In all fairness if I was actually using this setting I would have lit the scene differently, but even when graded to compensate for the crushed shadows I wasn’t crazy about the look:

Supertone - Graded

I think there is a time and a place to use settings like Supertone, but for the type of shooting that I like to do – it just won’t do the trick. Supertone gives you a very specific look straight out of the camera that you are somewhat married to in post, which isn’t something I am comfortable with seeing as I grade nearly all of my footage. Not to mention, creatively it is very distinct and would only be applicable to certain types of projects in my opinion.

I like to see people pushing the boundaries of what the GH4 is capable of, and very much respect Michael Medgyesi’s approach to the GH4, but personally I am going to stick with Cine-D (and my LUT for now, or Cine-V in some cases.

UPDATE: I recently released 3 Cinematic LUT Packs, which have been carefully designed to help you achieve an organic, filmic look in post-production. They work well with any camera (including the GH4 of course), and I highly recommend them for filmmakers and cinematographers looking to achieve bold color results, while minimizing time in post-production. Be sure to check them out by clicking here!

Also – be sure to follow me on InstagramFacebook, and Twitter for more updates!

About Author

Noam Kroll is an award-winning Los Angeles based filmmaker, and the founder of the boutique production house, Creative Rebellion. His work can be seen at international film festivals, on network television, and in various publications across the globe. Follow Noam on Twitter, Instagram and Facebook for more content like this!

59 Comments

  • Chris
    September 4, 2020 at 5:43 am

    Hey Noam,
    Curious to hear your thoughts on ‘ettr’ via v log vs your cine d settings with lut. Which do you prefer?
    -Chris

    Reply
  • sam
    June 29, 2020 at 9:51 pm

    hi pal,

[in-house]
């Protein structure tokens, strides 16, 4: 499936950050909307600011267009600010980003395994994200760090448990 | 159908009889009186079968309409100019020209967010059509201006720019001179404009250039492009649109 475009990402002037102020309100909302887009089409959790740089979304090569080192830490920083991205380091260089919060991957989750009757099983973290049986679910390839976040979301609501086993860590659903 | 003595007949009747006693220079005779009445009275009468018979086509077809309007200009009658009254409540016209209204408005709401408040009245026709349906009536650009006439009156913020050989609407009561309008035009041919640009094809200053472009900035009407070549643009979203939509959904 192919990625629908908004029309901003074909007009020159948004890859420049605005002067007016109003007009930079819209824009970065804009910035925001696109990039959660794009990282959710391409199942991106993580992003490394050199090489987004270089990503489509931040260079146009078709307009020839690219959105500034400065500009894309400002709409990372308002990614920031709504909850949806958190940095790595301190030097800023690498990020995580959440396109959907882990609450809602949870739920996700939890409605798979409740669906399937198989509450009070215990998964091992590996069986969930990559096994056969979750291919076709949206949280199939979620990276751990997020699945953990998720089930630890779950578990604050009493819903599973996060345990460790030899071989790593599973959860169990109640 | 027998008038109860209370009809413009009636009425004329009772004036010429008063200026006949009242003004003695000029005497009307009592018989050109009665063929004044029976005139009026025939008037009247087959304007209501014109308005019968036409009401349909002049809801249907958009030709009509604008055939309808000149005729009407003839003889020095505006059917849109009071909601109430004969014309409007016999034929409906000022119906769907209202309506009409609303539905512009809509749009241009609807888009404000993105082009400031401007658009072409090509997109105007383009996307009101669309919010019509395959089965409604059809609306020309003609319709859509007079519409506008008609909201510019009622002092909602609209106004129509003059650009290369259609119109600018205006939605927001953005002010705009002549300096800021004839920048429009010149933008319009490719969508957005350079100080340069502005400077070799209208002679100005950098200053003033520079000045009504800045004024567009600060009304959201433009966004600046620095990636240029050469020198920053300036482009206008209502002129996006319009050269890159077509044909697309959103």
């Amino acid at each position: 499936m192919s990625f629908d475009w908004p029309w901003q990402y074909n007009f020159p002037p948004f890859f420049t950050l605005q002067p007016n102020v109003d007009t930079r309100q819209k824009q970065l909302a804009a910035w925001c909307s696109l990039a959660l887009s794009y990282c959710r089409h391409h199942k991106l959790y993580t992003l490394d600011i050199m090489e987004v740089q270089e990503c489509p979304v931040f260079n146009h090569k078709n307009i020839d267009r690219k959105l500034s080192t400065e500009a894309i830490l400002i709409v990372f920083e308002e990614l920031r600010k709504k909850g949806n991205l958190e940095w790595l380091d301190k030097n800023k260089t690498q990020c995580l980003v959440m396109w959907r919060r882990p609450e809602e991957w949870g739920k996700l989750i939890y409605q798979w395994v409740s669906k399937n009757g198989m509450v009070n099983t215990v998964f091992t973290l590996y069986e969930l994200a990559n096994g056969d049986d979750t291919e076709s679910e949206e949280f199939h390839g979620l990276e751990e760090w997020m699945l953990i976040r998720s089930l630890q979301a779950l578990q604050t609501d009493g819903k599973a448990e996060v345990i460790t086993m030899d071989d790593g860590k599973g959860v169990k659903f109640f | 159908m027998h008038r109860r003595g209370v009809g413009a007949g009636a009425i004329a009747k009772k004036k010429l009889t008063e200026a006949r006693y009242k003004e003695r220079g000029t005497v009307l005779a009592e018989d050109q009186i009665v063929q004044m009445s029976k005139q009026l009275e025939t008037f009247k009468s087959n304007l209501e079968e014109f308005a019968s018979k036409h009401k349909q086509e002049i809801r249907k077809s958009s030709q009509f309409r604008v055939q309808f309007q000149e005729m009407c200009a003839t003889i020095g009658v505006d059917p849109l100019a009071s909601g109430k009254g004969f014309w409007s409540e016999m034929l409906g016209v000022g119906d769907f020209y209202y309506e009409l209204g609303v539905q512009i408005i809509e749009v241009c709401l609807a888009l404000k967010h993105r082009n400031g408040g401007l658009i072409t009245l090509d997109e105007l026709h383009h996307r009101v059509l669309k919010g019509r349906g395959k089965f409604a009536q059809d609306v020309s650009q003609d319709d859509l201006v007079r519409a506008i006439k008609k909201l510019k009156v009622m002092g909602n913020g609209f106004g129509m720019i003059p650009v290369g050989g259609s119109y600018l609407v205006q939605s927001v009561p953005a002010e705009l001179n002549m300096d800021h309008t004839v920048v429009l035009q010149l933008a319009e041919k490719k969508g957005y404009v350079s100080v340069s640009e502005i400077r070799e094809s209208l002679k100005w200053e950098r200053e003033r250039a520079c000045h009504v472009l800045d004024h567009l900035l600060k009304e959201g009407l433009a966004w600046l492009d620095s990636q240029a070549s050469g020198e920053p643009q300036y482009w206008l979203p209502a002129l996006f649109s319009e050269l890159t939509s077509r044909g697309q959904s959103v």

so if i dont need to do post processing and have a good dynamic range overall i can get away with just Cine V ??

    one more question, is it necessary to use cine-v or cine-d in low light environments or not really ??

    thanks,

    Reply
    • Noam Kroll
      August 5, 2020 at 3:59 pm

      Absolutely. You can use Cine-V in any situation including low-light. It all depends on the look you’re going for and how much work you want to do it post. I’d try a few settings combinations and see what works best for your needs.

      Reply
  • Aaron Caldwell
    September 9, 2019 at 6:56 pm

    Thanks for the great information! You stated that you used Cine-V the other 50% of the time. Do you recall the settings adjustments you used (Contrast, Sat, etc)?

    Reply
    • Noam Kroll
      November 22, 2019 at 8:59 pm

      I belive in Cine-V I kept almost everything as-is in camera, and only slightly reduced contrast to give the shadows some more detail.

      Reply
  • LINDA
    June 20, 2018 at 7:36 am

    Noam:
    Thanks for posting a Cine-D LUT. I’m using it with the Lumix FZH1(FZ2500)

    Reply
    • Noam Kroll
      July 13, 2018 at 3:15 am

      Glad to hear Linda! Thanks for the note 🙂

      Reply
  • Michael Stevens
    March 20, 2018 at 2:56 am

    Noam:
    Thanks for posting a Cine-D LUT. I’m using it with the Lumix FZ2500 and I thought you might be interested, that at least for me, Cine-D at -5,-5,-5, plus your LUT gives me the same as Natural mode with o adjustments.

    Reply
    • Noam Kroll
      April 2, 2018 at 4:05 am

      Awesome! Thanks for sharing this, Michael.

      Reply
  • […] After Effects用 DSLRカラーグレーディング・プリセット(Indie Tips) – 無料の GH4 Cine-D ルックアップテーブル (Noam Kroll) – 無料の Sony S-Log3 ルックアップテーブル (Noam Kroll) – […]

    Reply
  • Anton
    December 2, 2017 at 11:41 pm

    This is awesome. Thank you so much.

    Reply
  • Lorenzo
    June 8, 2017 at 12:39 pm

    I just uploaded some test using your LUT on my G7 with little or no tweaks, got some very good (even if a bit dramatic, but i did not spend a lot of time grading, i just applied LUTS) result:
    https://www.youtube.com/watch?v=4aCuA1MPlMI

    Reply
    • Noam Kroll
      June 8, 2017 at 5:17 pm

      Thanks for sharing, Lorenzo. I’ll need to check this out soon!

      Reply
  • […] Kostenloses GH4 Cine-D LUT — Noam Kroll […]

    Reply
  • […] Free GH4 Cine-D LUT — Noam Kroll […]

    Reply
  • Duke Sweden
    December 13, 2016 at 12:59 am

    I wrote a long detailed question about this LUT and it’s not showing up. Grrrr….

    Reply
    • Noam Kroll
      December 13, 2016 at 5:55 pm

      Oh no, I don’t see it here! What was the question?

      Reply
  • Luc
    December 8, 2016 at 5:32 pm

    Thanks Noam, my footage looks so much better now!

    Reply
    • Noam Kroll
      December 9, 2016 at 4:10 pm

      So glad to hear it helped Luc!

      Reply
  • Luis Lara Gilberto
    October 26, 2016 at 11:22 pm

    Hello Noam! Thanks for these great tips and the LUT!

    Reply
    • Noam Kroll
      November 3, 2016 at 5:46 am

      Thanks Luis! Appreciate the kind words.

      Reply
  • DJPS
    October 17, 2016 at 5:03 am

    Hi Noam, I’m using Premiere Pro, rather than Resolve. Is this LUT intended to be used as an input LUT or creative LUT?